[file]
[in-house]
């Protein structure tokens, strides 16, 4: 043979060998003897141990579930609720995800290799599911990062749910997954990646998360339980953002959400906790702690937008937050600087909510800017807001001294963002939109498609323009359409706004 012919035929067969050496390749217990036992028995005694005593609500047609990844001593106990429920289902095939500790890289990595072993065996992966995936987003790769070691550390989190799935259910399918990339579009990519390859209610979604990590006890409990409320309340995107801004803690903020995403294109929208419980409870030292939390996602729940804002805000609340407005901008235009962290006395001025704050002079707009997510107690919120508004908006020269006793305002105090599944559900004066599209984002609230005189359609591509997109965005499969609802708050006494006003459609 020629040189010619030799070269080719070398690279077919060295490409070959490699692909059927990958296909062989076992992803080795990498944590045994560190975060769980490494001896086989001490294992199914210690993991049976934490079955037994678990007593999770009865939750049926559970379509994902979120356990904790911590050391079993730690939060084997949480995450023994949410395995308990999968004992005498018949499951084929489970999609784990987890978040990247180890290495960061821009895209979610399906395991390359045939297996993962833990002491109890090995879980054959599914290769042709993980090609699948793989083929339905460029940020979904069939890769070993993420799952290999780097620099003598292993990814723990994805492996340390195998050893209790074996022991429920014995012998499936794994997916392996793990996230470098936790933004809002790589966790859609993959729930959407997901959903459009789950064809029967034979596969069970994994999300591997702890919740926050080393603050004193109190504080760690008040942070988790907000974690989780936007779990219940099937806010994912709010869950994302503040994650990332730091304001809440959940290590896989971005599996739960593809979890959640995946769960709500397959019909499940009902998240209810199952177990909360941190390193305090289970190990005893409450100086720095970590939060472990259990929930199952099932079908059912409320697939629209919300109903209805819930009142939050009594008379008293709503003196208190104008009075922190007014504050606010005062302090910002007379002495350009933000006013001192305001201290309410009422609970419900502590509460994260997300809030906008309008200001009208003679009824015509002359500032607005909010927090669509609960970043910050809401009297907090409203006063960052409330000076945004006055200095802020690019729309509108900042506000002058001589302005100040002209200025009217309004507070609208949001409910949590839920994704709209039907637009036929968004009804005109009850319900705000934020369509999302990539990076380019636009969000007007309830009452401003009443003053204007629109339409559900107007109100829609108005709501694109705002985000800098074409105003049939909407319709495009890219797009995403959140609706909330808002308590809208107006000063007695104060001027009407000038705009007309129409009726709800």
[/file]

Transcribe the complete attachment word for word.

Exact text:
[in-house]
């Protein structure tokens, strides 16, 4: 043979060998003897141990579930609720995800290799599911990062749910997954990646998360339980953002959400906790702690937008937050600087909510800017807001001294963002939109498609323009359409706004 012919035929067969050496390749217990036992028995005694005593609500047609990844001593106990429920289902095939500790890289990595072993065996992966995936987003790769070691550390989190799935259910399918990339579009990519390859209610979604990590006890409990409320309340995107801004803690903020995403294109929208419980409870030292939390996602729940804002805000609340407005901008235009962290006395001025704050002079707009997510107690919120508004908006020269006793305002105090599944559900004066599209984002609230005189359609591509997109965005499969609802708050006494006003459609 020629040189010619030799070269080719070398690279077919060295490409070959490699692909059927990958296909062989076992992803080795990498944590045994560190975060769980490494001896086989001490294992199914210690993991049976934490079955037994678990007593999770009865939750049926559970379509994902979120356990904790911590050391079993730690939060084997949480995450023994949410395995308990999968004992005498018949499951084929489970999609784990987890978040990247180890290495960061821009895209979610399906395991390359045939297996993962833990002491109890090995879980054959599914290769042709993980090609699948793989083929339905460029940020979904069939890769070993993420799952290999780097620099003598292993990814723990994805492996340390195998050893209790074996022991429920014995012998499936794994997916392996793990996230470098936790933004809002790589966790859609993959729930959407997901959903459009789950064809029967034979596969069970994994999300591997702890919740926050080393603050004193109190504080760690008040942070988790907000974690989780936007779990219940099937806010994912709010869950994302503040994650990332730091304001809440959940290590896989971005599996739960593809979890959640995946769960709500397959019909499940009902998240209810199952177990909360941190390193305090289970190990005893409450100086720095970590939060472990259990929930199952099932079908059912409320697939629209919300109903209805819930009142939050009594008379008293709503003196208190104008009075922190007014504050606010005062302090910002007379002495350009933000006013001192305001201290309410009422609970419900502590509460994260997300809030906008309008200001009208003679009824015509002359500032607005909010927090669509609960970043910050809401009297907090409203006063960052409330000076945004006055200095802020690019729309509108900042506000002058001589302005100040002209200025009217309004507070609208949001409910949590839920994704709209039907637009036929968004009804005109009850319900705000934020369509999302990539990076380019636009969000007007309830009452401003009443003053204007629109339409559900107007109100829609108005709501694109705002985000800098074409105003049939909407319709495009890219797009995403959140609706909330808002308590809208107006000063007695104060001027009407000038705009007309129409009726709800």